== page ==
Here's how much public money has gone into some of Ireland's biggest films

Room, Brooklyn and Sing Street were among the movies that got the most backing.

By Paul O'Donoghue Reporter, Fora

OSCAR-NOMINATED FILMS Room and Brooklyn are among the pictures that received the largest backing from the Irish Film Board (IFB), new figures have shown.

According to the IFB’s annual report, the state-run organisation contributed a total of €12.4 million towards dozens of film, documentary and animation projects during 2014.

The yet-to-be-released drama Secret Scripture, headed up by legendary Irish director Jim Sheridan, received the single largest chunk of funding from the IFB at €900,000.

Sums of €750,000 apiece were allocated to the highly rated drama My Name is Emily and the critically acclaimed Room, for which Brie Larson bagged the Academy Award for best actress.

Musical Sing Street received €700,000, while the IFB contributed €600,000 to hit film Brooklyn, which received three Oscar nominations including one for lead actress Saoirse Ronan.

Production companies

Dublin-based Element Pictures received the largest amount of funding of any production company, taking in €2.4 million through a mix of production and development loans.

As well as being behind Room, the firm also co-produced science fiction film The Lobster, which starred Colin Farrell, and UK TV series Ripper Street.

room credit distributor a24 Room's co-stars
Source: A24

Fastnet Films, which produced gritty drama Mammal, received the second-highest amount from the board, taking in a total of just under €1.1 million.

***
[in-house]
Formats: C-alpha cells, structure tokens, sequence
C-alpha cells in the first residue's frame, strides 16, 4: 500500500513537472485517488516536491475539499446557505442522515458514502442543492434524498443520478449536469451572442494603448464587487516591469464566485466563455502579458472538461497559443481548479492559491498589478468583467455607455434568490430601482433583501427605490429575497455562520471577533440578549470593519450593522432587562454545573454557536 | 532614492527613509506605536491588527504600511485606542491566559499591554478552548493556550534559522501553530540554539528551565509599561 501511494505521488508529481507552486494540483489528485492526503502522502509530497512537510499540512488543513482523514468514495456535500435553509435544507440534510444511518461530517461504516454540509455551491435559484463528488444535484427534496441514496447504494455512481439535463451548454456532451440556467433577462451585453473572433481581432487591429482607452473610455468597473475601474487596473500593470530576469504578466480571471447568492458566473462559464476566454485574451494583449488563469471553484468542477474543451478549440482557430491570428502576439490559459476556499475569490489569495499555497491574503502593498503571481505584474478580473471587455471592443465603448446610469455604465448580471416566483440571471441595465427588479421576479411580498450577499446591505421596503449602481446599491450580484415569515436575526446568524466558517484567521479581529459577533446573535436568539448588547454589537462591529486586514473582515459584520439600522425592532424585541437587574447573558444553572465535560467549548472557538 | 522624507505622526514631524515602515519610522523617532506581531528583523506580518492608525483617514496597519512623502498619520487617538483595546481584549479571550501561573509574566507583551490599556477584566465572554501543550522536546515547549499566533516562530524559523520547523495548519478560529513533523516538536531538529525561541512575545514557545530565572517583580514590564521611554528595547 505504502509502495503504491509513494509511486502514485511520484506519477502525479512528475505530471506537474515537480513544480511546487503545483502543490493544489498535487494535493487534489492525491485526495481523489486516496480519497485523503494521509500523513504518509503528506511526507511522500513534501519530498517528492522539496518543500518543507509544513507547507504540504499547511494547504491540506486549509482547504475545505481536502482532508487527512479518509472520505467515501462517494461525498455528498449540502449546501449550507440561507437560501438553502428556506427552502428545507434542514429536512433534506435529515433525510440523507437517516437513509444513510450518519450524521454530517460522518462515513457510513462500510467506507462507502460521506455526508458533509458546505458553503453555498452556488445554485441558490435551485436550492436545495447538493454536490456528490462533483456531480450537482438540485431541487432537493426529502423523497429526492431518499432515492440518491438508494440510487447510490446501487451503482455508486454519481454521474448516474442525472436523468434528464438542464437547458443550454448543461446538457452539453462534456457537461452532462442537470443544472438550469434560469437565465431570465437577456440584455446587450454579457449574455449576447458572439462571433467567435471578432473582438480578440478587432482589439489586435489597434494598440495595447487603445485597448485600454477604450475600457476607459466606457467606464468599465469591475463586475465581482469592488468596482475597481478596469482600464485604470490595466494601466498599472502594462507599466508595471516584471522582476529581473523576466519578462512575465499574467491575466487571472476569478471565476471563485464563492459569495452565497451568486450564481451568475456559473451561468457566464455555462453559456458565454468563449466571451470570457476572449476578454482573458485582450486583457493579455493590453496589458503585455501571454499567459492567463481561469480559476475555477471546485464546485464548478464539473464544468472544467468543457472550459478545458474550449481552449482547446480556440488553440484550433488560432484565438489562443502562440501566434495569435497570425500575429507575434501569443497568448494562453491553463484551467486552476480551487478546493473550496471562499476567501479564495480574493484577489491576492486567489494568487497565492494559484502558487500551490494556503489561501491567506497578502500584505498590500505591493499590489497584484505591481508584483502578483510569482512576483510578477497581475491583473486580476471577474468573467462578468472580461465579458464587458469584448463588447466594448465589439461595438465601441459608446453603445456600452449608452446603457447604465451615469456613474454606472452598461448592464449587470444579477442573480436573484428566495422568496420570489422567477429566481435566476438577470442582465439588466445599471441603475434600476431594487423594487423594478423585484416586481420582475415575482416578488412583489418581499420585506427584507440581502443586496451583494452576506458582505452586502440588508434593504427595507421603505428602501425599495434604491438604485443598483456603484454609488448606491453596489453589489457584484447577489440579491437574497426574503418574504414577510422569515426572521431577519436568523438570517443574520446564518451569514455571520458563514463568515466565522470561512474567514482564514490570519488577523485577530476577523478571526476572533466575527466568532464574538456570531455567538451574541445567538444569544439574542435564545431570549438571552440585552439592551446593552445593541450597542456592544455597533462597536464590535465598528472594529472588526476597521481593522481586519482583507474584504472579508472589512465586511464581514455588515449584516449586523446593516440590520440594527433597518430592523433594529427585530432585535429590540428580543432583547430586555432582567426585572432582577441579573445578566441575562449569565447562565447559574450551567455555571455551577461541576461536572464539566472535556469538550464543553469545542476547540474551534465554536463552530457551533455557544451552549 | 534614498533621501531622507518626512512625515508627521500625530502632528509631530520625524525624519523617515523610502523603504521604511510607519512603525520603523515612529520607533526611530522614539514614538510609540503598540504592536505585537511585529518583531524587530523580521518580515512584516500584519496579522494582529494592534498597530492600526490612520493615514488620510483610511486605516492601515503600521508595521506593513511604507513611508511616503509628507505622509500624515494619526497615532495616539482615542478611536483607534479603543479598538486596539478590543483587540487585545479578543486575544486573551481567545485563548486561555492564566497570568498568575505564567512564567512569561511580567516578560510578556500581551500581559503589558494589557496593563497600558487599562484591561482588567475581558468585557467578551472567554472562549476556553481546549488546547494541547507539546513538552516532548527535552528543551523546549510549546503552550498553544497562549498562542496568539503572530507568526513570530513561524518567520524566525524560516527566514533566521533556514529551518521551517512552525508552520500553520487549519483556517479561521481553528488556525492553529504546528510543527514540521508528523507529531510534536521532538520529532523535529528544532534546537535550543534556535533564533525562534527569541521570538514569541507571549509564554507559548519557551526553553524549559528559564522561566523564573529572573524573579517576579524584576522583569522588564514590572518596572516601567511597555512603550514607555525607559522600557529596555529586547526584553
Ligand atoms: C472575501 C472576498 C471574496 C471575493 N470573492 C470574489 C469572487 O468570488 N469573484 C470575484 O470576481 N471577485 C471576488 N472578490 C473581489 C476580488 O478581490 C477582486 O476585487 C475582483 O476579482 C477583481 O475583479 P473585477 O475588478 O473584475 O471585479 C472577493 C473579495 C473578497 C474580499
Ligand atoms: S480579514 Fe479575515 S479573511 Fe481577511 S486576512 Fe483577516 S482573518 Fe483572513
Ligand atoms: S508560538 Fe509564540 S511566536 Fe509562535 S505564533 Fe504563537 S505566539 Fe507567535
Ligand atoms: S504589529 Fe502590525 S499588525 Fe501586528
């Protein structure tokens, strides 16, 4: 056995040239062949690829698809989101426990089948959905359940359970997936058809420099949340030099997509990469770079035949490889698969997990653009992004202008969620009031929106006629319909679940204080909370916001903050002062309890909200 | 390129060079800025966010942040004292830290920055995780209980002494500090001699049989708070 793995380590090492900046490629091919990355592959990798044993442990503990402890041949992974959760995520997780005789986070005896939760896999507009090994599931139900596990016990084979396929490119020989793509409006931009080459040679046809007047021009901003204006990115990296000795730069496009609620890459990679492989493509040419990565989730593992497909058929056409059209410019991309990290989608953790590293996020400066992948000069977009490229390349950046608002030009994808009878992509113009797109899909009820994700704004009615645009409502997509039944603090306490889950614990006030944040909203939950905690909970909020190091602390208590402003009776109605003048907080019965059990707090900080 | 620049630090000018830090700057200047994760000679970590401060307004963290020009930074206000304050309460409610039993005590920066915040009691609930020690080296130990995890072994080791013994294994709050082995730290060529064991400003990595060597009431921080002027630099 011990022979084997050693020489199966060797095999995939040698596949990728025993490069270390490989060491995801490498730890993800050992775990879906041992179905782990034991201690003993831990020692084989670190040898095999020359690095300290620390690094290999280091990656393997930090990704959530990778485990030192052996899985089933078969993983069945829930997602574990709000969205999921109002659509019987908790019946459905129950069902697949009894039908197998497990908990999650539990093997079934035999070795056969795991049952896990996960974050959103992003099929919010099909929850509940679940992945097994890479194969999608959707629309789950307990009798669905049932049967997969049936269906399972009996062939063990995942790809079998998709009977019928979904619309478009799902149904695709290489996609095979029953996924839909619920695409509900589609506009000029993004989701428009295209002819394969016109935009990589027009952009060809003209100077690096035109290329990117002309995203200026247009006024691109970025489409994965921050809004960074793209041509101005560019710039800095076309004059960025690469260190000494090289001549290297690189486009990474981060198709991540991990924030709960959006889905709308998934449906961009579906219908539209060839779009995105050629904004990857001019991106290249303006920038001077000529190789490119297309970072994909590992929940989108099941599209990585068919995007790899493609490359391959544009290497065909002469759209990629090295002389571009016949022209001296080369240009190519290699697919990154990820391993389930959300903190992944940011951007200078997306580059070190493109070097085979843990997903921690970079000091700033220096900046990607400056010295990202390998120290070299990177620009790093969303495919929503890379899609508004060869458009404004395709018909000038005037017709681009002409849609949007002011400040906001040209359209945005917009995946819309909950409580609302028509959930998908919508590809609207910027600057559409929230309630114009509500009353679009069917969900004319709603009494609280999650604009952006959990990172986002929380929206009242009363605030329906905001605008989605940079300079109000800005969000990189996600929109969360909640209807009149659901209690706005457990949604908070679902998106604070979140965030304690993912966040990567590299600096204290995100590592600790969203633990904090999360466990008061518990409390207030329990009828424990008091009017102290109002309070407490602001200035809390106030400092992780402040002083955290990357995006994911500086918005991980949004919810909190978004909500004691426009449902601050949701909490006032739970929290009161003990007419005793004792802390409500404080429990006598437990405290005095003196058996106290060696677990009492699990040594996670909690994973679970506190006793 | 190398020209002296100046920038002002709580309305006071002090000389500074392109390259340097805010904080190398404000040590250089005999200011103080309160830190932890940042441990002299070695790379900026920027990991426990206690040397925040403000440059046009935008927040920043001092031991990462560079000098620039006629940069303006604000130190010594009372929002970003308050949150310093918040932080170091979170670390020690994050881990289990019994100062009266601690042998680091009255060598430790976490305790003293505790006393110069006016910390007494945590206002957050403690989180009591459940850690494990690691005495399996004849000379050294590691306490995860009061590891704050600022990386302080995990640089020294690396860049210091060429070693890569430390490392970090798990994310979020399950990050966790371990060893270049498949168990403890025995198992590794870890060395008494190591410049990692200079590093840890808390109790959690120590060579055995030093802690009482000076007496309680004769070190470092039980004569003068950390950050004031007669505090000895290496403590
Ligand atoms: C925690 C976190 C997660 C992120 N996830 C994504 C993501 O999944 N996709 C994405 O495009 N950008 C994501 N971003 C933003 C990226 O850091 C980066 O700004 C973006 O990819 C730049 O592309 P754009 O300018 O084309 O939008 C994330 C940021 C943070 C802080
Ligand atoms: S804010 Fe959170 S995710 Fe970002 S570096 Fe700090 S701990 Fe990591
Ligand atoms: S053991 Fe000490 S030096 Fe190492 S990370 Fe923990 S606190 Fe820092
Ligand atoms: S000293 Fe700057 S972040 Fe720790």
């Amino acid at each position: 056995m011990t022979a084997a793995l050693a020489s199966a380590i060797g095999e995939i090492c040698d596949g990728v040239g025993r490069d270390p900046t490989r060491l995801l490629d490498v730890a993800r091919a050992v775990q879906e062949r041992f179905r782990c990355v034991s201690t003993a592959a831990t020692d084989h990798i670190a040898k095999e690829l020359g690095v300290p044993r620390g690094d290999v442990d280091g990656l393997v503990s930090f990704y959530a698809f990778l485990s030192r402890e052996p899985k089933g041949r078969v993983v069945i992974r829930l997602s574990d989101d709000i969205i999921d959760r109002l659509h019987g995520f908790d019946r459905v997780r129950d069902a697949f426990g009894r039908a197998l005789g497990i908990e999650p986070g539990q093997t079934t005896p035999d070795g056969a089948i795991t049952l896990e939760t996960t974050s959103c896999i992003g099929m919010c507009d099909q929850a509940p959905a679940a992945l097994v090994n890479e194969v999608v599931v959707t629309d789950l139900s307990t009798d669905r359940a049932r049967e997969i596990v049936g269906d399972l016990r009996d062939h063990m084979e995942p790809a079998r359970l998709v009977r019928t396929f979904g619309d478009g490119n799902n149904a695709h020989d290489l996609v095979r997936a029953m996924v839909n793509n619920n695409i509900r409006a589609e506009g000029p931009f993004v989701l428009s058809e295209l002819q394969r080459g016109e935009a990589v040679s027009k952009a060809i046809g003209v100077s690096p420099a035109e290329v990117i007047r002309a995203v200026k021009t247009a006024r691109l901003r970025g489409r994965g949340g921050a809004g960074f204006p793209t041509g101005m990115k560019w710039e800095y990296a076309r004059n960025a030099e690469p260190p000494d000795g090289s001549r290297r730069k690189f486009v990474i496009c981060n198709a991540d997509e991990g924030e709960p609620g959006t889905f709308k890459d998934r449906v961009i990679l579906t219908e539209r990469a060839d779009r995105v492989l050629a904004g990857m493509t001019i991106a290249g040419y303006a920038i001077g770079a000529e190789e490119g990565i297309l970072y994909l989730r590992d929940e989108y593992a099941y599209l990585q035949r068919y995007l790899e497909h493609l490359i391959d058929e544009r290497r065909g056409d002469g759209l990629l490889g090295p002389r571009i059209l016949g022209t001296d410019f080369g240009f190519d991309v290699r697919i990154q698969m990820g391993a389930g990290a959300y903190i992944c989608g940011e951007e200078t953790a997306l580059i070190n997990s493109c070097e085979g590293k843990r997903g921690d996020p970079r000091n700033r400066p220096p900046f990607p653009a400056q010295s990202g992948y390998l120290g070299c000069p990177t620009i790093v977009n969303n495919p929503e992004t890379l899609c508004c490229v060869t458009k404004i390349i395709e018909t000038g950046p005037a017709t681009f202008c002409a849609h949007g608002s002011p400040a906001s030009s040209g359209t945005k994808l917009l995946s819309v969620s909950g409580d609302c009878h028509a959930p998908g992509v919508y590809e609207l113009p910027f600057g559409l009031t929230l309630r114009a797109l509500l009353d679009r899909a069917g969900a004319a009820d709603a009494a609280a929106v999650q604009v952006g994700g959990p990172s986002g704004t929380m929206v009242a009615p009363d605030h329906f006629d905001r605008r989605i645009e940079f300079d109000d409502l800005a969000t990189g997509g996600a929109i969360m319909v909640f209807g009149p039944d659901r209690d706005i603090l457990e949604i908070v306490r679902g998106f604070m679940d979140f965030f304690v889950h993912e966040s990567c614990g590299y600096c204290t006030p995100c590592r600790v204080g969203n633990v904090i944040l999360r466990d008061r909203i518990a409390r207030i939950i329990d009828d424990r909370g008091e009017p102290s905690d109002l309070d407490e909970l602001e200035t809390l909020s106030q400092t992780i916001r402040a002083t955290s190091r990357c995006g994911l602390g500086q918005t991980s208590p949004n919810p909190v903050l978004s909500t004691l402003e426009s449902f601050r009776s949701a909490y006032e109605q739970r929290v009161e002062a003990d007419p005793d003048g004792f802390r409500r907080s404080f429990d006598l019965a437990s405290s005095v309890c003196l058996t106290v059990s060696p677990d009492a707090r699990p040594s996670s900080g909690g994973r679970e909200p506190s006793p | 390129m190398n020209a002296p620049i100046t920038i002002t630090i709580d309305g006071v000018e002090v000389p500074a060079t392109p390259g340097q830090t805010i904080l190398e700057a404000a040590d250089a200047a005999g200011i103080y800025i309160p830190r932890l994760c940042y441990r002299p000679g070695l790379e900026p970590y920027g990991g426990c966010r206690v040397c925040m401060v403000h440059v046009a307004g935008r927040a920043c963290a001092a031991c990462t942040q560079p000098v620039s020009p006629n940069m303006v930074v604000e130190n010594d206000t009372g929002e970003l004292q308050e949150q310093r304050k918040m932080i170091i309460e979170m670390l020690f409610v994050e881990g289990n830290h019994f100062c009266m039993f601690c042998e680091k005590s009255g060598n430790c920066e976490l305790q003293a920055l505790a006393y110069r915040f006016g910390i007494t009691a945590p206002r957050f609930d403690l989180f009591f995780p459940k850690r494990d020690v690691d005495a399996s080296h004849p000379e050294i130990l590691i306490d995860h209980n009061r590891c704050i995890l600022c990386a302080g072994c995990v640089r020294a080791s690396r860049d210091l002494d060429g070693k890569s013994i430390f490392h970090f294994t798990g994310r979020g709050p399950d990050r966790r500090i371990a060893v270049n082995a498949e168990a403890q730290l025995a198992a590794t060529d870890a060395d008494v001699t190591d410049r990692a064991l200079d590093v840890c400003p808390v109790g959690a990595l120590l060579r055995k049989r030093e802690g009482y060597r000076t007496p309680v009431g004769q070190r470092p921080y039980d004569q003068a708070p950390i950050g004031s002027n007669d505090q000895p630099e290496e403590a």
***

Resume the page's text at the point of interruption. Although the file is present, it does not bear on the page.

The IFB said that its investments generated production expenditure of over €40 million during 2014.

In her year-end statement, Annie Doona, the acting chairwoman of the board, said overall figures for the independent film, TV and animation sectors showed production activity topped €200 million last year – the highest on record.


Overall, the film board made a loss of just over €700,000 in 2014. Here are a few financial highlights from its annual figures:

  • Oireachtas funding, which made up the vast bulk of the organisation’s total income of €13.4 million, dropped from €11.9 million to €11.2 million
  • The IFB’s other largest revenue stream, the returns it makes on investments in movies, rose from €1.3 million to €1.7 million
  • The various grants and loans allocated by the board were responsible for almost all of the organisation’s spend, rising from almost €11 million in 2013 to €12.4 million
  • Despite recording a loss overall, the body is still in a decent position financially, holding €8.4 million in cash reserves as of the end of 2014

Recently, the film board has been strongly lobbying for an increase in its funding. At its 2016 programme launch held just before the general election, the organisation called on whatever government is formed for a restoration in funding to 2008 levels, when the IFB received about €20 million from the state.

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